The other thing is, you know, really evolving into as much as possible, chasing that dream of having security end to end throughout the lifecycle. So Secured by Design, secure by what we're including in our build, and secure in our production environment, post-launch. So we think about organizations that are using vulnerability scanners for their build pipeline. And they're doing things like making sure that they have the latest and greatest of the common open-source libraries that they're deploying, or at least, that they're getting CVEs out of their open-source packages that they're including in their application structures, right.
Doing things like checking infrastructure as code configurations and templates, and making sure that if I've got, you know, secure code, I've got vulnerabilities worked out of my application. Now, the next step is to make sure I don't deploy into an insecure infrastructure, and that my design pattern there actually, you know, is only allowing the kind of access that I really wanted to have.
And then last but not least, and this is one where I think a lot of customers struggle is all of these cloud provider accounts come with so many defaults and includes, you know, that could be default roles, that could be user accounts, things like that permission sets, etc.
The really advanced customers that we see are actually getting rid of all of that. And so when they create new accounts, they're using more of a templated system that strips away everything from that account and only instantiates things that they explicitly declare.
So okay, you need a role for your EC2 instance to access S3? Well, great, let's create a dedicated role for only that S3 bucket access with the right permissions to access that bucket. And that will be the only S3 access role in that account. You know, really stripping away everything, more of a zero-trust kind of approach, if you will, right. And only using things that you've declared that should exist in the environment. But again, that's like, you know, that's something that almost every customer struggles with, and frankly, it's a lot of effort to set up. So yeah, that's those are some of the patterns that I've been seeing over the last couple of years.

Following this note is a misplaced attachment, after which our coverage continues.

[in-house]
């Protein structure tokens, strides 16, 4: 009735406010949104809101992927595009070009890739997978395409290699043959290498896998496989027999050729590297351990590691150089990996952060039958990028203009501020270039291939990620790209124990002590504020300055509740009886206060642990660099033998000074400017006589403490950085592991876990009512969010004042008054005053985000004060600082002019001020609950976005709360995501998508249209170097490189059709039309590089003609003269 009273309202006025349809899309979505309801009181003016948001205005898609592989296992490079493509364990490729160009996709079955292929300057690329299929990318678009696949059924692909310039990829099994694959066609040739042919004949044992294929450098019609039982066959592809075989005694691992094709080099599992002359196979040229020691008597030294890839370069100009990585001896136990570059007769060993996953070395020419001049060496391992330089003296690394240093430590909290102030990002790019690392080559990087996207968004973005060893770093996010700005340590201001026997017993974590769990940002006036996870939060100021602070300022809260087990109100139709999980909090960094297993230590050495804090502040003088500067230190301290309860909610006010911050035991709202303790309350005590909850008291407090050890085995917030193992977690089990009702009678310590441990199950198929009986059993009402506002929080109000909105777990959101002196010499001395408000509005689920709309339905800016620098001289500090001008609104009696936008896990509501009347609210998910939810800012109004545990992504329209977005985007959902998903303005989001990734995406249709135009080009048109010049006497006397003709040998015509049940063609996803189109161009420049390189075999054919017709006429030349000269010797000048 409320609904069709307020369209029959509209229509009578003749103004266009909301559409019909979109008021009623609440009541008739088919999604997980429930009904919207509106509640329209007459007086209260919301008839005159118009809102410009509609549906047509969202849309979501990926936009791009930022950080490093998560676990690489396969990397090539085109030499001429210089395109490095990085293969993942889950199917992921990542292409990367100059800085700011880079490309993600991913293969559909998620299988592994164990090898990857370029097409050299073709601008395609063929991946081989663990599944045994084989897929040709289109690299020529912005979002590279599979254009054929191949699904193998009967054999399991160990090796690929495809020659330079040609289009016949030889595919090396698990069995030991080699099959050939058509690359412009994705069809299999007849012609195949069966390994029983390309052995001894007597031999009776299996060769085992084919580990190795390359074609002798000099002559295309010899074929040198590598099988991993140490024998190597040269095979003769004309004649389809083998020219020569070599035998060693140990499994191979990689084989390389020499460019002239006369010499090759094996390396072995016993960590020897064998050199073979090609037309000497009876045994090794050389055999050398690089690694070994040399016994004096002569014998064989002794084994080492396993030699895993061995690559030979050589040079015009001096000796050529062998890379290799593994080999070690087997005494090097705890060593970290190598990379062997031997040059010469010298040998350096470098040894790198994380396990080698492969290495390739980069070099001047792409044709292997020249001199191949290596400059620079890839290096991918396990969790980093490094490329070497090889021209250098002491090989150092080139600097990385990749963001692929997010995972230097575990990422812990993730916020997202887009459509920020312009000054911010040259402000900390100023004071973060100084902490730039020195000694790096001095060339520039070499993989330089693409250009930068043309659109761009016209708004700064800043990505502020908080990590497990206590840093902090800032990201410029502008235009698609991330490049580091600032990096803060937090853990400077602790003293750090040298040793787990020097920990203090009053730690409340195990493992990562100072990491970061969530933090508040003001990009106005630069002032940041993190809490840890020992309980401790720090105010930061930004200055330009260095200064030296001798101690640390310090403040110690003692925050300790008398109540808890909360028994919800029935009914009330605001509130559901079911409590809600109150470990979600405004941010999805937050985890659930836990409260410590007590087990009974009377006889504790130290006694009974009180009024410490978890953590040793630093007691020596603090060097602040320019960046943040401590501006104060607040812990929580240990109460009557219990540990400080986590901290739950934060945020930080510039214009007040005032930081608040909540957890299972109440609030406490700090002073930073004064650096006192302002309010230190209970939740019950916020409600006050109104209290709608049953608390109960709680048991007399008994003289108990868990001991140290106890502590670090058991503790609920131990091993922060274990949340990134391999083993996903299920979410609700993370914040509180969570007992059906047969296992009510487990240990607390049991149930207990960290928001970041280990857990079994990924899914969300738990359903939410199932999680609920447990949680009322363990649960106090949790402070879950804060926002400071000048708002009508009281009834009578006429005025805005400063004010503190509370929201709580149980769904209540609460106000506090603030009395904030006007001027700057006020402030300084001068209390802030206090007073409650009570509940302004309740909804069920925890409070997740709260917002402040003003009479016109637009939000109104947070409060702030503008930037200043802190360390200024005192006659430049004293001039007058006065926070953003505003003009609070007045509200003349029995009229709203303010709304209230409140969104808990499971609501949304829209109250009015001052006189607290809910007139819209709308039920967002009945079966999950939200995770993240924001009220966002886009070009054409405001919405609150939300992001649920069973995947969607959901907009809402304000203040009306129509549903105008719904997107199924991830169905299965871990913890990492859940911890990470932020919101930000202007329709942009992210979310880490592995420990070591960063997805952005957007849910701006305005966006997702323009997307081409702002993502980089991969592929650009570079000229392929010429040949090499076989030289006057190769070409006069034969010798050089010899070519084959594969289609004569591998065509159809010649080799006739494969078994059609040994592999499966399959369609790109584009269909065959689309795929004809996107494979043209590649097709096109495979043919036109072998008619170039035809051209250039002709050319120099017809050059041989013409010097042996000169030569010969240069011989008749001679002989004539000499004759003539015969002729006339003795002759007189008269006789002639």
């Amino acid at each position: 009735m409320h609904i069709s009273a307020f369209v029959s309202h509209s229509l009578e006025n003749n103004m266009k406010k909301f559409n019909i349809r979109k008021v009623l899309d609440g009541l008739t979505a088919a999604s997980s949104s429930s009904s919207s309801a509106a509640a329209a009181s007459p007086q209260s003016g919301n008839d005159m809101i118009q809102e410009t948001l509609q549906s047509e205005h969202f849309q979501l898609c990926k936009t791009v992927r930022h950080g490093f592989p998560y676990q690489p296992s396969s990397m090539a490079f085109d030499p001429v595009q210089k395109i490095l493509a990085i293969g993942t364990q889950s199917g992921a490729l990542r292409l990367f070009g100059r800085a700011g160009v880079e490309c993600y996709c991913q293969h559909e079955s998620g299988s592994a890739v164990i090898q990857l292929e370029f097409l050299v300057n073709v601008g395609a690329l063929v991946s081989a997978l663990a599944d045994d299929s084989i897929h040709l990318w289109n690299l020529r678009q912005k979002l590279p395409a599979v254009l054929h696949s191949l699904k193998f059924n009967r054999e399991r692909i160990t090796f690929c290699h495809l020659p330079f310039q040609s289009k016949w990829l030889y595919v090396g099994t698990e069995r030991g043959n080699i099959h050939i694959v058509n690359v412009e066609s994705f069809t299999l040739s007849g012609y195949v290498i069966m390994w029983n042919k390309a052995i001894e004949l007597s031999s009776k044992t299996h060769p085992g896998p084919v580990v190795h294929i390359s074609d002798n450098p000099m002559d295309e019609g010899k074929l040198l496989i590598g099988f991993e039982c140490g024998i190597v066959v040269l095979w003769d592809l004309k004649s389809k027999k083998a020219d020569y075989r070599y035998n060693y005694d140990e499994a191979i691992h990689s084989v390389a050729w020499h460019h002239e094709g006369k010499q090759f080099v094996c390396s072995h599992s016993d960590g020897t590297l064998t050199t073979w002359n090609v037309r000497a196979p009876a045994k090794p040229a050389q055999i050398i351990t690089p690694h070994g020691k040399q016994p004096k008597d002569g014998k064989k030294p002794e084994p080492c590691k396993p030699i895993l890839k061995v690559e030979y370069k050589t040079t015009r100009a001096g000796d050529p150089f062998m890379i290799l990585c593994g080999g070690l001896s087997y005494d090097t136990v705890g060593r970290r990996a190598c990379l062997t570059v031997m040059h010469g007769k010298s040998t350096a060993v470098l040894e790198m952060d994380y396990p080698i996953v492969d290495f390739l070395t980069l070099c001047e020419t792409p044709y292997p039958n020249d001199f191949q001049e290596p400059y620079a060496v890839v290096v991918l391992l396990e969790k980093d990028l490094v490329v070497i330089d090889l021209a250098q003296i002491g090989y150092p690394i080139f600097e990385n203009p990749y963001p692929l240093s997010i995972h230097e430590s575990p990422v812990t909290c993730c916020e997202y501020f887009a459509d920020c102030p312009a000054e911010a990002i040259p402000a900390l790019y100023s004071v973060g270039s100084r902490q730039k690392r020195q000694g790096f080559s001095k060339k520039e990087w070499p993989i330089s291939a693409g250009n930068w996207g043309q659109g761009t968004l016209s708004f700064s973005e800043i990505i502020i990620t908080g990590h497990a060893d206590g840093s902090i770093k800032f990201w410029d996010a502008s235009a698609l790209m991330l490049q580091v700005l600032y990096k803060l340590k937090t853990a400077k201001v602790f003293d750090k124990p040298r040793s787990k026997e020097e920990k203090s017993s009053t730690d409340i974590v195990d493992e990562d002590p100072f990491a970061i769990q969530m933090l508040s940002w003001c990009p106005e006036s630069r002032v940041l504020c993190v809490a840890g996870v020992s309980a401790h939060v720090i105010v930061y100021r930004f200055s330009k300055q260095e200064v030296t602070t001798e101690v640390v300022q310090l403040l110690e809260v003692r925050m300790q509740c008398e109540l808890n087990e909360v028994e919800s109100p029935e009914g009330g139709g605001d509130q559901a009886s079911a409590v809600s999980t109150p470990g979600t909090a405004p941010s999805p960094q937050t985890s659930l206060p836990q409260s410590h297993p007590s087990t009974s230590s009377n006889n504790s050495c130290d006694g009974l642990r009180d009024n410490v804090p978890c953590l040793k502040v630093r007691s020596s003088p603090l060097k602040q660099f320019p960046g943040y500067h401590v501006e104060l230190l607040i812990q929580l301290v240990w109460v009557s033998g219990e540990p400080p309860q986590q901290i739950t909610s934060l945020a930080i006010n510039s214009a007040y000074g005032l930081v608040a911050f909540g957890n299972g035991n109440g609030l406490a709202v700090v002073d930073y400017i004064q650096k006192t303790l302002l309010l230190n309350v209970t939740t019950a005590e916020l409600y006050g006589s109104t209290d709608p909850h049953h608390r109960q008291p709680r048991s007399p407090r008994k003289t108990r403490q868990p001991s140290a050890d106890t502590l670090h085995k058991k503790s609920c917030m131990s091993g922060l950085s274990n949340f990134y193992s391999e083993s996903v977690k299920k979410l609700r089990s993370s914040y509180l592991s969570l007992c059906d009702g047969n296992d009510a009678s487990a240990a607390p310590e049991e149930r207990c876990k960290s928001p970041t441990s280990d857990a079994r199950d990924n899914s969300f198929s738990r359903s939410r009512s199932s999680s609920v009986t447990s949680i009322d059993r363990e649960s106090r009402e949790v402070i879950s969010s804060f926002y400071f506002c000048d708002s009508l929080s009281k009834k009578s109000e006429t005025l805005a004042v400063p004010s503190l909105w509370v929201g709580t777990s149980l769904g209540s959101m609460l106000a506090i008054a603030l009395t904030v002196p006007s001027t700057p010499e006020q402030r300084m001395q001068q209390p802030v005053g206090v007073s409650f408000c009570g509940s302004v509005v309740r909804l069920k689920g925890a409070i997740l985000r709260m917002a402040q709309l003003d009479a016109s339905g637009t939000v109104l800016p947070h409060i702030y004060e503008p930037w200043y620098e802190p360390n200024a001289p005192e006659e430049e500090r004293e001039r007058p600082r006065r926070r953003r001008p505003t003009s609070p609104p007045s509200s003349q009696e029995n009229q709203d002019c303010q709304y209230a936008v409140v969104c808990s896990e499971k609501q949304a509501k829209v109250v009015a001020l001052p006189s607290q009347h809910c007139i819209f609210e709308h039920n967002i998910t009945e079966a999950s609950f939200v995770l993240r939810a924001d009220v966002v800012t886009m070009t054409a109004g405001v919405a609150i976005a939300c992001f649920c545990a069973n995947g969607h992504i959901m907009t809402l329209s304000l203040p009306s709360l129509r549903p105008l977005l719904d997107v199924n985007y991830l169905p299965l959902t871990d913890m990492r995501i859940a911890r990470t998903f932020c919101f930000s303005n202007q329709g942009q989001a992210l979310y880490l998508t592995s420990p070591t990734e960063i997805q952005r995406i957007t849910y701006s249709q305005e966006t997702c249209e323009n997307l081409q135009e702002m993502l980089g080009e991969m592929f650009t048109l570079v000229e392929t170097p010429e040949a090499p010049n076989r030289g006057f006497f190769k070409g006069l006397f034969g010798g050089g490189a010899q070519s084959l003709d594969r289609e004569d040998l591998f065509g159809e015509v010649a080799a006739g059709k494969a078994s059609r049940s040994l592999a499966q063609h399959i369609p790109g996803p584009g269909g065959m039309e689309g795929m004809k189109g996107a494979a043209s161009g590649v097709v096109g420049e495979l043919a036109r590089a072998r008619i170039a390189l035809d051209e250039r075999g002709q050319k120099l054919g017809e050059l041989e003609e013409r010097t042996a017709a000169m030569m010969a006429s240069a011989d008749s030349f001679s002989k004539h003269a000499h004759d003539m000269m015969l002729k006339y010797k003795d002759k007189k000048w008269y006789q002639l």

It sounds like you know, we're in a sense of the shared responsibility model of the cloud, that the movement is towards shifting more of the responsibility towards the cloud service provider from, you know, the hardware and is moving up and up and up. So how far up do you think it'll go? Where do you think the balance is going to be there and I'm assuming it's going to depend on the type of workloads or?
That's a great question. I think, from what I've seen, customers will try to shift absolutely as much as they can, off of their own books and onto the cloud providers’ books. And whether that is by embracing native services that have security baked in or reduce the attack surface or reduce the number of, you know, misconfiguration possibilities, you know, that is, I think, the draw for a lot of customers, you know, make this so easy for me, serve my needs, in terms of infrastructure, in terms of application availability, in terms of whatever, but make it so easy for me as the customer that I can't actually make a mistake, even if I wanted to, you know, that I can't actually expose my data.
And I think that is where most customers would ideally love to get to. And, frankly, you know, the cloud providers, they are tools vendors, right? So they will always try to make these things easy. It will be left in the customers' hands, or it's a massive opportunity for service firms to come in and help customers configure this stuff. Well. So there's a there's always kind of give and take.
And probably like a combination of all of the above. I mean, there is kind of a talent crunch, right? On the cloud, around cloud security. Hopefully, there have been some good takeaways, what is the, if there were to be just like one or two key things that people, particularly a lot of firms that are still at the beginning of their journey towards this deep, deep layer of security in the cloud. What are the key things that they should keep in mind, you know, and maybe thinking practically, they might not have the biggest teams, you have to do what these you know, pros are doing, but to get started on their journey?